As we hear more about the PlayStation 5 and Xbox Series X, it’s become clear that storage performance is where both Microsoft and Sony are hanging their hats with this generation of console. While the new systems offer very real gains in both CPU and GPU performance, the vendors are hammering the storage I/O and seek time improvements over and over.
According to Epic Games CEO Tim Sweeney, what the PS5 offers is beyond what’s available on a top-end PC. “[The PS5] has an immense amount of GPU power, but also multi-order bandwidth increase in storage management,” he said. “We’ve been working super close with Sony for quite a long time on storage. The storage architecture on the PS5 is far ahead of anything you can buy on the PC for any amount of money right now. It’s going to help drive future PCs.”
He could very well be right. Sony has shown more information on this point than Microsoft, but both companies have emphasized custom silicon baked into their upcoming consoles, specifically intended to allow the CPU to be fully devoted to gaming. This makes sense, from an architectural perspective — if you can’t deliver more performance through higher and higher clock speeds, deliver higher performance by making more efficient use of the CPU. PC’s don’t have an analogous function block.
Sweeney’s comments, if true, are actually a very good thing for the PC gaming market. Chatter about the demo has dominated discussion the past day or so, but if you haven’t seen it yet you can catch it here:
Why Consoles Potentially Leaping Over PCs Is Good for PC Gaming
Sweeney is quite clear that he isn’t just talking about what the average PC user has access to, even at the top end of the market. Assume for a moment that the statements are accurate. It’s been true before. The first programmable GPU introduced to market was the Xbox 360, not the Nvidia G80.
Because console and PC games are typically developed in tandem using the same engine, it’s the capabilities of consoles and low-end gaming PCs that collectively set the minimum bar for performance and quality. That’s effectively meant assumptions about storage that were tied to magnetic hard drives and the performance they could offer.
Microsoft and Sony are undoubtedly polishing at least a few mundane technologies as more exotic advances than they are, but they aren’t wrong in the main. We’ve never seen this kind of dedicated NAND cache devoted specifically to gaming, and the performance advantages of doing so could be considerable.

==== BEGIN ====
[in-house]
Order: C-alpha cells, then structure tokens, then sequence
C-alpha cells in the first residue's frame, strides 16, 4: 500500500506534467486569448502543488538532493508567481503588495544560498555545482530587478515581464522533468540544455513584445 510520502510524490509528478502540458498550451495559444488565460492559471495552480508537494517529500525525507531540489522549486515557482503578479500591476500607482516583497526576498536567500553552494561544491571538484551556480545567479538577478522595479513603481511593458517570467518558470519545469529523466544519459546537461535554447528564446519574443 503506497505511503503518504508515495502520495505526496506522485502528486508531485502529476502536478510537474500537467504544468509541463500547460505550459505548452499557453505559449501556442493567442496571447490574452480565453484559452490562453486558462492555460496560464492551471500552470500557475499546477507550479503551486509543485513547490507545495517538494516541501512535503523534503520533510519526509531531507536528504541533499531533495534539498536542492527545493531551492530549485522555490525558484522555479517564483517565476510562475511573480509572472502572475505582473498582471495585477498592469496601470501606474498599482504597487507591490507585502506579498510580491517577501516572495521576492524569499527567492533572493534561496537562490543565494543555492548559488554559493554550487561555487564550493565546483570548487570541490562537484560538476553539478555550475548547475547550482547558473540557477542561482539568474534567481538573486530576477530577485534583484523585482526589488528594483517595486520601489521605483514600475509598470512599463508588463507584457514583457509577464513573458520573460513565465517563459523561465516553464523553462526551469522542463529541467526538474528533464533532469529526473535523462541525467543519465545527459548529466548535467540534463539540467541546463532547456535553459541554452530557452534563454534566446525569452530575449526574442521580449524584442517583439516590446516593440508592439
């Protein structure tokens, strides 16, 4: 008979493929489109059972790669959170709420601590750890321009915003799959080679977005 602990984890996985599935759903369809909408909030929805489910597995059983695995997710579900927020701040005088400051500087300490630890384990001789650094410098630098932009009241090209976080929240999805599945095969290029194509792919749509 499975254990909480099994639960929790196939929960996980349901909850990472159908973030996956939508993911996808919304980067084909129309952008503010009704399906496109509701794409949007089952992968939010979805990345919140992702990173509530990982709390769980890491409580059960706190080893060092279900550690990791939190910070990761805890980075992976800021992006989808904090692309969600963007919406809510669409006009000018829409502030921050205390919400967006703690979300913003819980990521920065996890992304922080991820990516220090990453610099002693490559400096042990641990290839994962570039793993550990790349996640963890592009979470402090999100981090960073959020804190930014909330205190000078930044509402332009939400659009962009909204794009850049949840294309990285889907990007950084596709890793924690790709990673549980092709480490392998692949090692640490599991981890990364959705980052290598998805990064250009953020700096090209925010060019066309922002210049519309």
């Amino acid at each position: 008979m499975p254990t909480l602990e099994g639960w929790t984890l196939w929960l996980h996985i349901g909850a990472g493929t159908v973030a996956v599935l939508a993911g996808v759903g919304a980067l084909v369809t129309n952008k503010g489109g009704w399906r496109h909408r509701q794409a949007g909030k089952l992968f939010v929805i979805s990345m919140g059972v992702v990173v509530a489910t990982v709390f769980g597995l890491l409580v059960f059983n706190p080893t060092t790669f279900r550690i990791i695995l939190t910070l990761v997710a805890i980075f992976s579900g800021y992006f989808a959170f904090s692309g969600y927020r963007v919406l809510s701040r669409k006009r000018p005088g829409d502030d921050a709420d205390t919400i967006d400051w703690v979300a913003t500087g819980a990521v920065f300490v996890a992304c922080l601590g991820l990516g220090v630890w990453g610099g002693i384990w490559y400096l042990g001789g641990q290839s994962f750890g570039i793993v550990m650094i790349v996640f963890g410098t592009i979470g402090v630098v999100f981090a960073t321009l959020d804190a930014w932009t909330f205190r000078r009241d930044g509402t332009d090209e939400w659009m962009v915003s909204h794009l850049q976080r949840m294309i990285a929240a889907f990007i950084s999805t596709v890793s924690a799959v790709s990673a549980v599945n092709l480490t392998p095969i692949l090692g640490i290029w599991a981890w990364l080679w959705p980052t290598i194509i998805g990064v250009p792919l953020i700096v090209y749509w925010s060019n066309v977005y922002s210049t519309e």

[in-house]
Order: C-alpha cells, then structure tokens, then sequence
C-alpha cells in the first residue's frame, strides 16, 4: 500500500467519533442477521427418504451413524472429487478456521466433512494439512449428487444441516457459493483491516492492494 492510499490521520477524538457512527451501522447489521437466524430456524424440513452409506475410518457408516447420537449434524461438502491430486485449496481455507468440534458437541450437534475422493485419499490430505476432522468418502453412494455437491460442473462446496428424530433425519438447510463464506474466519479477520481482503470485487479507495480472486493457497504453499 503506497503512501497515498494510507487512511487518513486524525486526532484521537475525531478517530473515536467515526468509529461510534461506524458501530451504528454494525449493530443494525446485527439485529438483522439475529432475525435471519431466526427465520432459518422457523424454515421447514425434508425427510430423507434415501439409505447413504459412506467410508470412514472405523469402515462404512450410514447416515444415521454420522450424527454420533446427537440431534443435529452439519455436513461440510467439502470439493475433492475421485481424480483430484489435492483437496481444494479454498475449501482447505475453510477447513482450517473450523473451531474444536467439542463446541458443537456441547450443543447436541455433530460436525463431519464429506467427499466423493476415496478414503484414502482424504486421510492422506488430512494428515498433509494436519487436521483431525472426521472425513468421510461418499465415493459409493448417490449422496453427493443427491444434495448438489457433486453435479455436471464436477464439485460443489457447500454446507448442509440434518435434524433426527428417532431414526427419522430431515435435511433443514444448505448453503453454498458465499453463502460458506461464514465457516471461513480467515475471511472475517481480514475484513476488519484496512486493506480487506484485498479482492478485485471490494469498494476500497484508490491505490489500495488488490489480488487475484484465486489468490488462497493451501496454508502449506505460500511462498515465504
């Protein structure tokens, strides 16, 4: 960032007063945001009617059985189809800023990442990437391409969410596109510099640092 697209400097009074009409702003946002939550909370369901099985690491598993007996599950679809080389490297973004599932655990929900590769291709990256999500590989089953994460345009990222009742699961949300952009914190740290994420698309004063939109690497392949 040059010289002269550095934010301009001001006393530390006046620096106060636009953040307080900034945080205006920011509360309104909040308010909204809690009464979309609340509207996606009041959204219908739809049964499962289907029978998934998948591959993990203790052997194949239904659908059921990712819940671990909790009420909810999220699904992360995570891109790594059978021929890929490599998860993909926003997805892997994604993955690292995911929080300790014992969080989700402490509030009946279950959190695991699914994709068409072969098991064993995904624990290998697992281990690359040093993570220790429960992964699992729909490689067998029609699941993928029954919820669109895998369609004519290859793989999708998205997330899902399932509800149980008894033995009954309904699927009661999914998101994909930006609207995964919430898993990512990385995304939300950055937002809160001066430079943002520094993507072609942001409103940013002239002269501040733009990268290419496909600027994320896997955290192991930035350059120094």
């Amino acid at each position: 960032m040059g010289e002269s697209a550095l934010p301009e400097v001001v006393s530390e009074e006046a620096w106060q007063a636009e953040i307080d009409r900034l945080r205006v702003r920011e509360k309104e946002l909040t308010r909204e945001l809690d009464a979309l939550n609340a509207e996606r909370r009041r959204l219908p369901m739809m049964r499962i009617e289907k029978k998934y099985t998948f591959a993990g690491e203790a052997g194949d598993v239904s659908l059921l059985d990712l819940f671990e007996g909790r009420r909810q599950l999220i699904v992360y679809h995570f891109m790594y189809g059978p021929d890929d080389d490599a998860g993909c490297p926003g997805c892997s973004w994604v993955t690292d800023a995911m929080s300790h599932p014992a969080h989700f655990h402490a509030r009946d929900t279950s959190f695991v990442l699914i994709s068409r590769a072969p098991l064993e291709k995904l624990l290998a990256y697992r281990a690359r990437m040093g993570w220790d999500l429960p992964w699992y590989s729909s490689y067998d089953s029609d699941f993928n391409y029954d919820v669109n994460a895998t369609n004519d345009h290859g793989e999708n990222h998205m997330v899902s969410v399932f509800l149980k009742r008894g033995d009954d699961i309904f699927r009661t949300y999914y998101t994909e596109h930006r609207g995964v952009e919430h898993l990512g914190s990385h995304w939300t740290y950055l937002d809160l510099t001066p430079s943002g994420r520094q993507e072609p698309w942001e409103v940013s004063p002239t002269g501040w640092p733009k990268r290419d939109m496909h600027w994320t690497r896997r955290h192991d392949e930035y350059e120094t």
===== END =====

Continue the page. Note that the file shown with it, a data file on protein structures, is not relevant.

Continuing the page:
Yanking up the minimum bar sounds great until you consider that PCs don’t have dedicated NAND caches either, at which point it starts to sound like a bad idea again. What I suspect will actually happen here, assuming the issue presents as a problem in the first place, is that we’ll start seeing SSDs showing up as minimum spec requirements for gaming.
I’m not going to dismiss the possibility that Sony or Microsoft could introduce unique game capabilities on consoles that PCs currently can’t match, but I don’t think it’s likely. PCs might need higher RAM requirements or more VRAM to compensate for differences in underlying storage architectures, but it’s unlikely we will see them outstripped.
What’s good about this, though, is that we may start to see developers taking real advantage of the storage medium on PCs as well. Shaking the last mechanical spinners out of AAA gaming will ultimately be good for the entire medium. Even if SATA SSD-equipped PCs actually became the low point for performance over the next console generation, the benefits of making SSDs the default storage solution over HDDs would be enormous.
I admit, I’m making some intrinsic assumptions here. I see three basic possibilities:
1). The PS5 and Xbox Series X’s new storage cache technology is transformative and impacts gaming in ways PCs can’t match. Consoles lead in gaming quality for at least the first few years after launch. PC enthusiasts loudly demand equivalent features, leading to some cutting-edge enthusiast support for capabilities like NVDIMM or Optane DC PM.
2). The PS5 and Xbox’s new storage cache technology is very beneficial, but developers find ways to deliver equivalent or near-equivalent performance on PCs. The end result is still significantly faster games and better load times for all gamers, though conventional HDDs are less supported now.
3). The PS5 and Xbox’s new storage cache technology doesn’t improve gaming at all (and/or) PC developers refuse to adapt the technology for PCs. PC gaming remains fundamentally limited to the performance capabilities of a 5400 RPM HDD. Console owners all receive a free box of sunshine.
To argue option #3, you’ve got to basically believe both console manufacturers decided to double down on storage performance for no particular reason. The jump from a conventional HDD to a SATA SSD is perceptually larger than the change from a SATA drive to a PCIe 4.0 M.2 drive. The implication here is that we’re about to see consoles take a major leap in storage performance in ways that will encourage developers to optimize games for a storage medium we’ve already been taking advantage of for years.
If Microsoft and Sony both opted to spend significant amounts of silicon building specialized hardware decompression blocks that PCs don’t have, it stands to reason that they ought to be better at these tasks than a standard PC would. That doesn’t mean PC gaming won’t be the substantial beneficiary of these optimizations. And all of this assumes that the PS5 really is dramatically faster than a PC in a way that has an impact on gameplay in the first place.